I enjoyed reading Jim Carroll’s movement from all out junkie in NYC to mostly clean weedhead in California then traveling back to NYC to re-experience it like a challenge he was taking on for himself in his new sparkly dried out persona. – may he rest in peace – You almost think the kid didn’t stand much of a chance, hobnobbing with celebrity at Max’s and getting dissed by Warhol over the phone, because Warhol only wanted to talk to him when he was wired on speed (and recorded these phone calls apparently). Great street level perspective of NYC in the early seventies. Jim Carroll is an brutally honest sorta writer, so be prepared to go under carpets with him and hangout with fragments of cheese doodles and mites. Or inside a festering abscess. He certainly won’t glorify substance abuse or addiction, so you don’t need to worry about your children. Or do you? I found the first half of the book a little harder to get through, a lot of socializing with Ginsberg and name dropping (though anyone could be envious to hang out with William Burroughs and Bob Dylan for a night). Sometimes I felt he was writing to impress his celebrity buds. But mostly I admire Jim Carroll, I consider him a strong writer and the survivor we know by his Basketball Diaries. This book was supposed to be a sorta sequel to that one. He didn’t stand a chance as a kid himself going deep on the streets, yet he always respected the muse and was a real creative mind, and a local new yorker in his heart. The second half of the book I found a bit clearer, more honest, and particularly his return from Bolinas to NYC. The last quarter of the book was a straight read, I hunkered down in my apartment and really got into it. It ends well, I mean, more intimate and heartfelt. A good read.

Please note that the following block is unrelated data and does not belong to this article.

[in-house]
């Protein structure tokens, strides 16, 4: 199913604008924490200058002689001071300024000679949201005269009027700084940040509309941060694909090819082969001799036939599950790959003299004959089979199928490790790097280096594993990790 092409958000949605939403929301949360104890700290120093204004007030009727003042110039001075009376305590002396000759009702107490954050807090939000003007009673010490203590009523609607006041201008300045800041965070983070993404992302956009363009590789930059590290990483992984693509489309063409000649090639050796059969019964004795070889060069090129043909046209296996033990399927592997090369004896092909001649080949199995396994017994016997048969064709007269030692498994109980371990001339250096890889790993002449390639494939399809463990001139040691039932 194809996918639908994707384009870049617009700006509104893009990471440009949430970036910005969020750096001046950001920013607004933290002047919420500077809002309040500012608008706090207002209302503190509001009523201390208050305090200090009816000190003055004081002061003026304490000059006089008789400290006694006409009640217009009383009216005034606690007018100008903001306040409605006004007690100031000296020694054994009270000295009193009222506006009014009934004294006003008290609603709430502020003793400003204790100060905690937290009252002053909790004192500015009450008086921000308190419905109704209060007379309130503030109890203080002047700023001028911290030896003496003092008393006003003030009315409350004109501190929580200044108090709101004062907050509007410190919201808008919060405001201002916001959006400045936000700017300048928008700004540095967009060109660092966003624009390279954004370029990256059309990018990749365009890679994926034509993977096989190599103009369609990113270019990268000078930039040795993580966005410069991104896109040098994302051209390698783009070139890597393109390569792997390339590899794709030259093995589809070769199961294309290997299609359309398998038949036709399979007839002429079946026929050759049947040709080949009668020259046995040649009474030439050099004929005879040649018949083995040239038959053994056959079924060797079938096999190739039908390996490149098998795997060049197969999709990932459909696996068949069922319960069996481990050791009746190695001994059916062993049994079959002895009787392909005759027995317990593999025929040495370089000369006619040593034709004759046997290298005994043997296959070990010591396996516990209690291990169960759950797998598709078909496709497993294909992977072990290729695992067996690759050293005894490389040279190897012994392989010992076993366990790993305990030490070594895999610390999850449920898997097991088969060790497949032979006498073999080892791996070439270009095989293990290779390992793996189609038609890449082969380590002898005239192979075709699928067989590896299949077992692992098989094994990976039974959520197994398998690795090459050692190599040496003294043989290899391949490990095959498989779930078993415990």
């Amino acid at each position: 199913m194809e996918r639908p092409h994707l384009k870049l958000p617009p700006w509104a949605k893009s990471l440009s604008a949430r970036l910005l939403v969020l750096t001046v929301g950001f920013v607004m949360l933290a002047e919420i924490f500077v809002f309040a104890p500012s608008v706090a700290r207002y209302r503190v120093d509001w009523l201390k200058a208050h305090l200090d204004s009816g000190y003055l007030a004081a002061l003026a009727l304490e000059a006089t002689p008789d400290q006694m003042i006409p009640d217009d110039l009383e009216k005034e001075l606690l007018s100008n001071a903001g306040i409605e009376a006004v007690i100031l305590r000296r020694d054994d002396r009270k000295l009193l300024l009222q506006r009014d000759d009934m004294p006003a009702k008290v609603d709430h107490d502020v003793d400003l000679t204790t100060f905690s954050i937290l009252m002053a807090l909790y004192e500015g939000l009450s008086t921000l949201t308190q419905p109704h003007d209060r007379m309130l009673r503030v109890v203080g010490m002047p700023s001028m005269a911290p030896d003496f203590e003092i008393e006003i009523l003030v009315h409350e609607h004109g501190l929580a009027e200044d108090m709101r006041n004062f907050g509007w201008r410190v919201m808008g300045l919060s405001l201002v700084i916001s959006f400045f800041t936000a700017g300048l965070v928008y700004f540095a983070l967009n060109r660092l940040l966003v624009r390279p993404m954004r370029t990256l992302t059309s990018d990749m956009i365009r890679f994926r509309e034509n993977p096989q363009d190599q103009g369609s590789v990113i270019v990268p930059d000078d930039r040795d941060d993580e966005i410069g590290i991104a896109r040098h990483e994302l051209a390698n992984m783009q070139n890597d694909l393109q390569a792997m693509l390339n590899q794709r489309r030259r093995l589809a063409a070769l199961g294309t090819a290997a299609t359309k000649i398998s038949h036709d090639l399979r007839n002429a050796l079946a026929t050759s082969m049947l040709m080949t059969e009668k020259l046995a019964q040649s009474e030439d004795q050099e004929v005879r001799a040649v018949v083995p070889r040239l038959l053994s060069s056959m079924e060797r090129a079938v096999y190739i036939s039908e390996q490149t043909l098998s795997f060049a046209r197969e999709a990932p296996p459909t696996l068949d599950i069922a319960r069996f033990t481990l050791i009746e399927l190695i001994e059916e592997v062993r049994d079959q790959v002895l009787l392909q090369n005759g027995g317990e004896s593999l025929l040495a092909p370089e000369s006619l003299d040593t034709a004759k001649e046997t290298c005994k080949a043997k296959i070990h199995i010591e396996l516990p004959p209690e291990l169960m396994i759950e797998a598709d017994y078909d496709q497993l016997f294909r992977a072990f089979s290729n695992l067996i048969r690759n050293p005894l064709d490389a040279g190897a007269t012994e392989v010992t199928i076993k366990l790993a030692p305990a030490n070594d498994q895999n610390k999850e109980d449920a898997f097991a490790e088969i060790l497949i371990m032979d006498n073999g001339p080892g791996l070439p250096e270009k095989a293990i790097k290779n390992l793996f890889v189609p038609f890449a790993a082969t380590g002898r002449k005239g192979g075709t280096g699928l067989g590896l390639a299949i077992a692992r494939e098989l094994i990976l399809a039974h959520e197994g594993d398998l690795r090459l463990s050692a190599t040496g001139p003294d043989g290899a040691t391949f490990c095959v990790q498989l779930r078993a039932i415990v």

View all my reviews